Snowden Just Asked NSA Colleagues for Passwords … and Got Them
This instructive story from Reuters ought to wake us all up. We hear – all the time – of data breaches caused by employees sharing their passwords with other employees.
You would think that the NSA would train employees fairly exhaustively on this topic. And that NSA employees would be particularly sensitized to the need to guard passwords. But apparently not so.
As Reuters reported, some 20-25 NSA colleagues may have given Edward Snowden their logins and passwords after he told them they were needed for him to do his job as a computer systems administrator. There’s no older song than that one in the information security world, but some NSA employees bought it.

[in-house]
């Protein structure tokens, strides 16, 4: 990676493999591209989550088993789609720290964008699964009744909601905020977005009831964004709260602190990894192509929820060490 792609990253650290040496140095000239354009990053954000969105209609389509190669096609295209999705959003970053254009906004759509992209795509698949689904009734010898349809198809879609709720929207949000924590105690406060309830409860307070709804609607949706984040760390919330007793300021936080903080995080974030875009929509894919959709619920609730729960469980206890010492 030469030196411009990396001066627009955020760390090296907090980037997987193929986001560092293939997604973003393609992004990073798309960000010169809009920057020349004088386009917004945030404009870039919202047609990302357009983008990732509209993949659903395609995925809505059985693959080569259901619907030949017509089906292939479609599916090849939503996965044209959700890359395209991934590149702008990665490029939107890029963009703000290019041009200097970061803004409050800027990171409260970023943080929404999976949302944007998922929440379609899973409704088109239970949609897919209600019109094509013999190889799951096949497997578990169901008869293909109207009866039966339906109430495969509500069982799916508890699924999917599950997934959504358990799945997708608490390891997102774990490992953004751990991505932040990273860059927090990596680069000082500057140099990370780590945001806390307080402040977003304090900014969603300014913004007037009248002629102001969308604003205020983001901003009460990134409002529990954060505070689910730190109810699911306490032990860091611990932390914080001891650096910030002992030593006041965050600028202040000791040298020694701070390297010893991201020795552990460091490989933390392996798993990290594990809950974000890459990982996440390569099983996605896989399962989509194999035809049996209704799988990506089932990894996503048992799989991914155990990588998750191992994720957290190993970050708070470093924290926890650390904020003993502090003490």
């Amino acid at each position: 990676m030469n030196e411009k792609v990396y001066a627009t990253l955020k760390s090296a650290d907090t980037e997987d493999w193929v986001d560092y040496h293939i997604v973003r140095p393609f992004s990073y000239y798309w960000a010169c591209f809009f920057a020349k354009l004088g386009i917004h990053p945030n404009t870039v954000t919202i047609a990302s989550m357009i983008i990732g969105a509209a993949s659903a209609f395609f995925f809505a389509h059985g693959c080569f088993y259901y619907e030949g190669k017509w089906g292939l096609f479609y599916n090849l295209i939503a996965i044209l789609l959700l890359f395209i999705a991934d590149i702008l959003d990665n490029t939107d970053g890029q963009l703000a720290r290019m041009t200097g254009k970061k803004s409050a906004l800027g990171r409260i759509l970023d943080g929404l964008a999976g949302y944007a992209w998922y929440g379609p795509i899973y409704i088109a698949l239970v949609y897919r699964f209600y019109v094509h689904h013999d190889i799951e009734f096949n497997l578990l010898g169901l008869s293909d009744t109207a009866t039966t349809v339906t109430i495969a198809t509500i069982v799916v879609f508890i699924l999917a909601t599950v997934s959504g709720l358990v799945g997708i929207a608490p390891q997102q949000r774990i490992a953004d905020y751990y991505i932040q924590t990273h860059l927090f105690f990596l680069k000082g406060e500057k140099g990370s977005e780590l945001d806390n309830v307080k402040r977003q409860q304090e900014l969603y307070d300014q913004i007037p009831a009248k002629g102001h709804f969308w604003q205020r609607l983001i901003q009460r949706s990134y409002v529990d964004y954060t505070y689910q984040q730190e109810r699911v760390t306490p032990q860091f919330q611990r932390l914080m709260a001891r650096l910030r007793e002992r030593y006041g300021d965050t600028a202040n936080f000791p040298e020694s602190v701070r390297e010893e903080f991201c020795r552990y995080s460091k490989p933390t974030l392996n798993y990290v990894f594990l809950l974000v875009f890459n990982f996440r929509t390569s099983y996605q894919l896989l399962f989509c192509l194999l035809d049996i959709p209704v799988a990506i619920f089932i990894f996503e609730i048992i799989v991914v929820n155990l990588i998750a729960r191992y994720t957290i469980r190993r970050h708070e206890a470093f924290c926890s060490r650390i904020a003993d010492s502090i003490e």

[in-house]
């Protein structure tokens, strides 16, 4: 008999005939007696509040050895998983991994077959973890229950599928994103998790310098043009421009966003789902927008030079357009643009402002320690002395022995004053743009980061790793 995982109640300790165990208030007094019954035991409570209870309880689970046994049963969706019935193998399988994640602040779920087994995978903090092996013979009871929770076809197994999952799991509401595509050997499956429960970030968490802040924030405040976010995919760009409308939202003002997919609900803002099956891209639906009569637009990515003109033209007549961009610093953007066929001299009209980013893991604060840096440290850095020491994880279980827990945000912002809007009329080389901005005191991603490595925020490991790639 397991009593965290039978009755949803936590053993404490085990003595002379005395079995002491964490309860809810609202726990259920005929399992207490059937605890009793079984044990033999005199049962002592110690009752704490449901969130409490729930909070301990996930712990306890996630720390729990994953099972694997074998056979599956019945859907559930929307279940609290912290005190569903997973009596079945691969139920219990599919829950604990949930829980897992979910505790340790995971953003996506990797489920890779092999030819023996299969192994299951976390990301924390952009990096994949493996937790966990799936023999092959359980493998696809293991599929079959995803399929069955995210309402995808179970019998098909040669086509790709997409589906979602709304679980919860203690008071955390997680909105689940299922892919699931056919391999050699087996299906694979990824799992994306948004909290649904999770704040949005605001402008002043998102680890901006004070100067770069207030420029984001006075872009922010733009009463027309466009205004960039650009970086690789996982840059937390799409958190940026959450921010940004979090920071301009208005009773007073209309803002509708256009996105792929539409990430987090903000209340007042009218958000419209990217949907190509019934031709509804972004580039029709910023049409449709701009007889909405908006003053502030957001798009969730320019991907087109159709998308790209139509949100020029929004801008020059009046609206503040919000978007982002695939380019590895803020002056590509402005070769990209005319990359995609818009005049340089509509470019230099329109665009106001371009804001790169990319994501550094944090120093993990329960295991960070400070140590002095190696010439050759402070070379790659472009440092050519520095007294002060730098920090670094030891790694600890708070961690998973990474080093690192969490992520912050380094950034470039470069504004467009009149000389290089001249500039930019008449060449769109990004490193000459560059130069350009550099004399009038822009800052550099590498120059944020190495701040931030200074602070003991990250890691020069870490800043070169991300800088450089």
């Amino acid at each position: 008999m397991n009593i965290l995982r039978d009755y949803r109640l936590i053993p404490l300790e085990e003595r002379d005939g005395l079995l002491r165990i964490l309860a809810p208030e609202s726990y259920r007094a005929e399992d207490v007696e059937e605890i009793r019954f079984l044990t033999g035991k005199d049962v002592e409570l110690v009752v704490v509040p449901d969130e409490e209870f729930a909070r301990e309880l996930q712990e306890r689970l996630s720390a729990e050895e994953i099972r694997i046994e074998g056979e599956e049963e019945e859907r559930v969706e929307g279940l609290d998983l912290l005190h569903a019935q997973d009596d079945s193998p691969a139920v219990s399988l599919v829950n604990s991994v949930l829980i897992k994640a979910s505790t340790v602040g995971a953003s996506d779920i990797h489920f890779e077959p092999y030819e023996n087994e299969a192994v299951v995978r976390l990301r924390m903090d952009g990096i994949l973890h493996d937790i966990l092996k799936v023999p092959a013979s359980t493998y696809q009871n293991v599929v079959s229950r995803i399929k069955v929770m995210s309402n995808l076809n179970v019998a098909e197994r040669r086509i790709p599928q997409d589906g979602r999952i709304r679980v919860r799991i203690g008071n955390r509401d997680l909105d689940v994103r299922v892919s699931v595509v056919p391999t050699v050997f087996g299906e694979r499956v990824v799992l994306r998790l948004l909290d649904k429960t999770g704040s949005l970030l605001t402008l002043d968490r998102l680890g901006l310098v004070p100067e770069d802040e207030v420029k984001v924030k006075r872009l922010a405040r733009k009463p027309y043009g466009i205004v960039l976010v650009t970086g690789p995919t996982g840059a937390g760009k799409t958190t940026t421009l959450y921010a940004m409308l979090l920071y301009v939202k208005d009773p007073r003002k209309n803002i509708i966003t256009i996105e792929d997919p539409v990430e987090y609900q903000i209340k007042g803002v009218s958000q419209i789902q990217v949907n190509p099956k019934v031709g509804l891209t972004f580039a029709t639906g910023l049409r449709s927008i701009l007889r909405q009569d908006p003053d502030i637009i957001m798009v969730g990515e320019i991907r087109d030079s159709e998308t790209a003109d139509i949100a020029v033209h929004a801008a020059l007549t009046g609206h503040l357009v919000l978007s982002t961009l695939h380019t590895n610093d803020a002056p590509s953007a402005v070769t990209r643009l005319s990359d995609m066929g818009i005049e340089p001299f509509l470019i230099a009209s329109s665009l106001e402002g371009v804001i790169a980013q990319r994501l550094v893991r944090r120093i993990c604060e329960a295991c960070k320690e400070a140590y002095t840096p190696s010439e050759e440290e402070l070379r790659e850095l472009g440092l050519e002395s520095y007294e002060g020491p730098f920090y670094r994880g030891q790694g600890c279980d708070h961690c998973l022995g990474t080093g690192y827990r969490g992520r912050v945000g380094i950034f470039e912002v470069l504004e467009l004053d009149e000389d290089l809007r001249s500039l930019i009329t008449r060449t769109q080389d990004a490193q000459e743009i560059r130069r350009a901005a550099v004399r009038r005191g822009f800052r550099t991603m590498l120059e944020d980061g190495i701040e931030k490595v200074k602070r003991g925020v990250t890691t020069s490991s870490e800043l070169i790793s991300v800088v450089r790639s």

The sharing of passwords should be prohibited by policy and a part of every information security training – but the IRS has done this for years and people still give up their IDs and passwords. Instinctively, people want to be helpful. It’s a tough facet of human nature to corral. It is especially important for law firms to convey to employees that login and password information may not be shared!
Information security for lawyers will be a major focus at this year’s ABA TECHSHOW, March 27-29 in Chicago.
- By Sharon Nelson
Nelson has been frequent presenters at ABA TECHSHOW and served as Chair of the 2006 TECHSHOW Planning Board. She is a principal of Sensei Enterprises.